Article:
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French Parliamentarian: 'We Need to Lift Anti-Russian Sanctions and Punish Ukraine'

Prior to the forthcoming EU summit, the French government may face a pro-Russian rebellion in both chambers of Parliament


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- Mr. Mariani, at the end of April your anti-sanctions resolution was accepted by the French National Assembly (the lower chamber of parliament). What can you say about the document  to be voted by your colleagues in the Senate – Yves Pozzo di Borgo and Simon Sutour – on June 8?

-First of all, this is very good news. A document similar to the resolution I initiated in the National Assembly will be reviewed in the upper chamber in six days. I would like to congratulate Mr di Borgo, who I know well – last year he came to the Crimea with us; and he has also visited Russia several times.

<figcaption>Thierry Mariani steared the resolution calling on the government to lift anti-Russian sanctions through the lower chamber of French Parliament. Now he believes it is Kiev that should be punished for ignoring the Minsk-II agreements.</figcaption>
Thierry Mariani steared the resolution calling on the government to lift anti-Russian sanctions through the lower chamber of French Parliament. Now he believes it is Kiev that should be punished for ignoring the Minsk-II agreements.

The vote in the Senate will be very interesting. Like my own, it is also advisory, the government has a right to do whatever it wants. However, if both chambers vote against the prolongation of the sanctions, I would be shocked, if the government didn’t take that into account.

You are aware of the official position of France: that the restrictive measures facilitate the observance of the Minsk Accords. But what do we see? The Verkhovna Rada hasn’t still carried out any of the reforms called for in ‘Minsk II’.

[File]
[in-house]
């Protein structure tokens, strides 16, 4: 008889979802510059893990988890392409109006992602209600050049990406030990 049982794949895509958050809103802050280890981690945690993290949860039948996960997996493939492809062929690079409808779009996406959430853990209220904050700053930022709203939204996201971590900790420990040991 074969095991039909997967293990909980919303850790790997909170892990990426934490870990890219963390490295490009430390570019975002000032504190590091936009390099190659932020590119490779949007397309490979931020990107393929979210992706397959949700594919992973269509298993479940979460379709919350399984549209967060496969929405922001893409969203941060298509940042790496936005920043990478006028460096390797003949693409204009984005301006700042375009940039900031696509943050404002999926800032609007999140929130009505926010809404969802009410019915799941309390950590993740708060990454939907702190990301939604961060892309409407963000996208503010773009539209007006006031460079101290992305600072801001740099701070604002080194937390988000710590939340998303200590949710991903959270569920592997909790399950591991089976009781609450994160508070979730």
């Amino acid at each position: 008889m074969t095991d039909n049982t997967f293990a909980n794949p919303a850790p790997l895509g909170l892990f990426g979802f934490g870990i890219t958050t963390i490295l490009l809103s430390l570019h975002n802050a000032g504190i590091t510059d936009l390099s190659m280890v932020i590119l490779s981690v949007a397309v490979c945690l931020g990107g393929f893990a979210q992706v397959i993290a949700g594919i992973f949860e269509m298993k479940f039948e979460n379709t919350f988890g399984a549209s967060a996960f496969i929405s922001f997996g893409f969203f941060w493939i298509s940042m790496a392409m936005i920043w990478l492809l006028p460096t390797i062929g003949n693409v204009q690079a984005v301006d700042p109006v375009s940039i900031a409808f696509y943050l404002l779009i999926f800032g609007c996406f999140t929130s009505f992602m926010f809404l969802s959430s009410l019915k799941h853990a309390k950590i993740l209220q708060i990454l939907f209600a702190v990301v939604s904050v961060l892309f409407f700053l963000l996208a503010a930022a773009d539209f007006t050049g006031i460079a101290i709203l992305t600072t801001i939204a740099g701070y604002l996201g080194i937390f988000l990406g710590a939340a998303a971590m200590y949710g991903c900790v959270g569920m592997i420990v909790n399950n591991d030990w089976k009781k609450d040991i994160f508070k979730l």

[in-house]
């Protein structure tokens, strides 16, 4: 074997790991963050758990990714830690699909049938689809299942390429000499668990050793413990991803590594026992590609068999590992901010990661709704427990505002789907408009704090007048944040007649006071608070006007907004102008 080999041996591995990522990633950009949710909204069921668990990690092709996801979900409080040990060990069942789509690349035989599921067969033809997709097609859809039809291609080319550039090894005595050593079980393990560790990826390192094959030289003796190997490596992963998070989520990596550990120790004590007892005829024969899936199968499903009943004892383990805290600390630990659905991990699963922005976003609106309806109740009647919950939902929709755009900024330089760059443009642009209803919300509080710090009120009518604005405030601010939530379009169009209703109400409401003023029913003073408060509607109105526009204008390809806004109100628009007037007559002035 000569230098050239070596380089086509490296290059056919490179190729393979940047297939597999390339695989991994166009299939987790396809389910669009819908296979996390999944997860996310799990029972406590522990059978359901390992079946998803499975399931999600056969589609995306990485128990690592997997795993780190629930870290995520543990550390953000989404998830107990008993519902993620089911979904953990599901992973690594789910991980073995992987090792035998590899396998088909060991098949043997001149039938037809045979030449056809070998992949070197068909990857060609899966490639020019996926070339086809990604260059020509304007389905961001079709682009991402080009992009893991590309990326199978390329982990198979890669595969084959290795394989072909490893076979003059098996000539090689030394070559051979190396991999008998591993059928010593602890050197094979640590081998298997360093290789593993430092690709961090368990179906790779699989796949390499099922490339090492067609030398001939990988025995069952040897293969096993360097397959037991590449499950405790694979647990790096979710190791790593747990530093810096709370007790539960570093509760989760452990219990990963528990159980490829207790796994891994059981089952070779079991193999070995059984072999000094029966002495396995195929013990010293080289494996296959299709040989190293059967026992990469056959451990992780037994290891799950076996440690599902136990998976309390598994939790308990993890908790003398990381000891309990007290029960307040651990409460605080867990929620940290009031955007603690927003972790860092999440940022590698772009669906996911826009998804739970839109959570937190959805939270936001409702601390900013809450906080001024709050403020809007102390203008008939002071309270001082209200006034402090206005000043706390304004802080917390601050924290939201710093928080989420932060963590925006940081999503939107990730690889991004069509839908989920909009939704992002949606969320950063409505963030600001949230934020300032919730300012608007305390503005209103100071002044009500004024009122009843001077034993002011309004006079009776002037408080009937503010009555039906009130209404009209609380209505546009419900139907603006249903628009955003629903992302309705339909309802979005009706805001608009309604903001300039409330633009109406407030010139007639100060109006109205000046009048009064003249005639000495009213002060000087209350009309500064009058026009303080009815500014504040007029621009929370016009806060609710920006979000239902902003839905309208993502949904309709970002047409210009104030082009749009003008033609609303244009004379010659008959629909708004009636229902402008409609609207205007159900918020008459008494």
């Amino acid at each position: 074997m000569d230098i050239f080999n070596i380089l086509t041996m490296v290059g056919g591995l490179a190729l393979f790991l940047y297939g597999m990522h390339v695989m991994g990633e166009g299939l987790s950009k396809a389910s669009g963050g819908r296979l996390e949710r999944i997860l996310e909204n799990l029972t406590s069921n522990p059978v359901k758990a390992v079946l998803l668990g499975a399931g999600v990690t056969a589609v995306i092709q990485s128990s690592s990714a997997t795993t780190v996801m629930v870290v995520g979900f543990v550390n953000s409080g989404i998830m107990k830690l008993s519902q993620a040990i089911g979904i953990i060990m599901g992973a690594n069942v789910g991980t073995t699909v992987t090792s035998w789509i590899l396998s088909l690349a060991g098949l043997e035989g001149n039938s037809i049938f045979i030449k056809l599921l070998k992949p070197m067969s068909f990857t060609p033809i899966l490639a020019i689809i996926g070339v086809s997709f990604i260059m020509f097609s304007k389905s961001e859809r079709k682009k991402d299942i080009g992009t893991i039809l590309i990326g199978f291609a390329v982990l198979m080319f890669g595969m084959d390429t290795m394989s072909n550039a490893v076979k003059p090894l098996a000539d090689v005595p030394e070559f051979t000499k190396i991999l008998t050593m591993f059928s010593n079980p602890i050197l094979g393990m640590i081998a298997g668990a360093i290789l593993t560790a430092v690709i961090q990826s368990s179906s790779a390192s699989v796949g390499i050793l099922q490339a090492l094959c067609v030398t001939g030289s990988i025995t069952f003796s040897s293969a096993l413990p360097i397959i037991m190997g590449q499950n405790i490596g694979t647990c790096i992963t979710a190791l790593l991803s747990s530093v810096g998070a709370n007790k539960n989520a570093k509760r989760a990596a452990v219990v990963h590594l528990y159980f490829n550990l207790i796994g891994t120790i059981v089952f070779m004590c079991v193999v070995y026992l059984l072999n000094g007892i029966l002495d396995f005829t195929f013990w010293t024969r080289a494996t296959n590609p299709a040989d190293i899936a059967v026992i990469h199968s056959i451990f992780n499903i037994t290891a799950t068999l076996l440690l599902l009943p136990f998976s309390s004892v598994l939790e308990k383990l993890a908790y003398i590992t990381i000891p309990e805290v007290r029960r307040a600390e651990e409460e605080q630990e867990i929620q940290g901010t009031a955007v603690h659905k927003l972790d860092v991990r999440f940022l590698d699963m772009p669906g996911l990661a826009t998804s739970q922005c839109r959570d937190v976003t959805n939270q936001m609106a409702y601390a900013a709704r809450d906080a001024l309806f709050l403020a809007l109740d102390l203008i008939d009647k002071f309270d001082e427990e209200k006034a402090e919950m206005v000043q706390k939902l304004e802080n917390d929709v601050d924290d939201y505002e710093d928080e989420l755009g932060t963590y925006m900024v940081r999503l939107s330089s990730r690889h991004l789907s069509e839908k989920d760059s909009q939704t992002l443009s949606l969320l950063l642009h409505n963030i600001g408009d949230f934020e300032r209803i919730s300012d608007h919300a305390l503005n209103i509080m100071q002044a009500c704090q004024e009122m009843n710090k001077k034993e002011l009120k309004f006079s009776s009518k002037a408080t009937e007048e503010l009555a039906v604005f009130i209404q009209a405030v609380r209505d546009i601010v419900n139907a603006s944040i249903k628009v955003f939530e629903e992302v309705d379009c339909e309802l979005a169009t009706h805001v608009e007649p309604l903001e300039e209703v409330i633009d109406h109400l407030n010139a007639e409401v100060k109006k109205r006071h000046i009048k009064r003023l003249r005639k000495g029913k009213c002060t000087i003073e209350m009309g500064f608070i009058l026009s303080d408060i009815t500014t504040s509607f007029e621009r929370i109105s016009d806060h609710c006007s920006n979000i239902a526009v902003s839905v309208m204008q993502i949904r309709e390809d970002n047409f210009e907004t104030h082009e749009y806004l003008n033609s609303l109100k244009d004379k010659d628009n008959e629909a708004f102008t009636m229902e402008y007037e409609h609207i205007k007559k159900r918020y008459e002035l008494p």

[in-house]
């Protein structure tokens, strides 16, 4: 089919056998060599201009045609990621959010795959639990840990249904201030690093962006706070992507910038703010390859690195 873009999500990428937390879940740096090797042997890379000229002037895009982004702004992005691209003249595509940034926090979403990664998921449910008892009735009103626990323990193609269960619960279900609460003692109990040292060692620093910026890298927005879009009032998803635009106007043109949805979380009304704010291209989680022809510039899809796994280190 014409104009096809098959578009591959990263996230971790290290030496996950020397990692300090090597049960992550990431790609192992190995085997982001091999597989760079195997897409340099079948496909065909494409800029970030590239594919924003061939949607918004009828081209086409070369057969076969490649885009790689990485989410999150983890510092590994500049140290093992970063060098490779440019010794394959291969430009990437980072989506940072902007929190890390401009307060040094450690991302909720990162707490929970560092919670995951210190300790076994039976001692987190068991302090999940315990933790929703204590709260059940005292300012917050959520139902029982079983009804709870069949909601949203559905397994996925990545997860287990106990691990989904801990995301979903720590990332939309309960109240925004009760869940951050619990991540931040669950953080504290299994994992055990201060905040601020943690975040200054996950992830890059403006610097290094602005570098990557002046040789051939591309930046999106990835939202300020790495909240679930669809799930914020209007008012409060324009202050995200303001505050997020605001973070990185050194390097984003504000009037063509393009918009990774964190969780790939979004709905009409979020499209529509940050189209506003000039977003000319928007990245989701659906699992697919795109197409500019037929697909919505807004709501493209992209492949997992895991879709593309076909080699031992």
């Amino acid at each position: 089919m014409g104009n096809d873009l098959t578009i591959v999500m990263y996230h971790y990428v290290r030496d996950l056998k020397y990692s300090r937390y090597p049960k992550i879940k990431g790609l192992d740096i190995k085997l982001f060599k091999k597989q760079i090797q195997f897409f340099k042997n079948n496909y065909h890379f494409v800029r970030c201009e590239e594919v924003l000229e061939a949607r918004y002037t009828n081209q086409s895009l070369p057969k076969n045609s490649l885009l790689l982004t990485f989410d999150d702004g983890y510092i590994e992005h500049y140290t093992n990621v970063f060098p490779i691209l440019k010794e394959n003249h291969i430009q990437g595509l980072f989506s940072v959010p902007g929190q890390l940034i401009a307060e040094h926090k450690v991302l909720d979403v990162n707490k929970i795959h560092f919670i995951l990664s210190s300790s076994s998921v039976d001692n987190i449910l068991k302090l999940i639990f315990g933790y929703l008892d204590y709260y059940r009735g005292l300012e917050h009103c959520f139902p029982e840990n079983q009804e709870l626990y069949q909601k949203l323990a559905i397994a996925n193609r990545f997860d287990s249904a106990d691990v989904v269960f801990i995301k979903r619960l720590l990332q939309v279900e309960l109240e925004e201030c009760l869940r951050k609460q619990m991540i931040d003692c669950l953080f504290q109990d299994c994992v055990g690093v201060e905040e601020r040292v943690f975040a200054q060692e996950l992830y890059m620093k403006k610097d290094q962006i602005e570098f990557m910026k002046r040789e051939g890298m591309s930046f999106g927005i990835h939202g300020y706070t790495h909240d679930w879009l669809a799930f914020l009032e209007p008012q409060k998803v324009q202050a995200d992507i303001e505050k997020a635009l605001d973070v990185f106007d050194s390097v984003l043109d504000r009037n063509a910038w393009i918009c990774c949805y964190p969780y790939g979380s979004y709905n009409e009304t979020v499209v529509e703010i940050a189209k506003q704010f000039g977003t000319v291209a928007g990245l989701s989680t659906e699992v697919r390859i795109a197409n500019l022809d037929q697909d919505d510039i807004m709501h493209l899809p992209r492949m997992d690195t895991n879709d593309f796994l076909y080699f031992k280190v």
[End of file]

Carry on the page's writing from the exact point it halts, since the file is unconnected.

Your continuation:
Come to think of it, we need two decisions: We need to remove the anti-Russian sanctions, and introduce sanctions against the Ukraine. Kiev is being disrespectful by not observing the Minsk Accords, and it’s the Ukrainian parliament that is mainly responsible.

— What are the odds that the Senate will accept the resolution on June 8?

— There are high chances that it will pass.  

— Nevertheless, the French government still has a right to continue pursuing its official policy?

— Of course, it’s not a law, but it sends a signal the government. According to the Constitution, the government’s policy can be different from the parliament’s. However, France proclaims that we mustn’t violate human rights and that the people should be heard. I can’t imagine that if the National Assembly and the Senate accept the resolution, the government would not act accordingly.

— The EU summit will be held in the Brussels on June 28-29, and it will discuss the automatic prolongation of the sanctions. Several countries have already spoken against that. What position is Paris taking?

— I don’t know what our official position will be. First, we need to wait for the results of the vote in the Senate, and then we will see whether the government changes its position. I think it will be clear on June 8 what we can expect in Brussels.



Source: Izvestia
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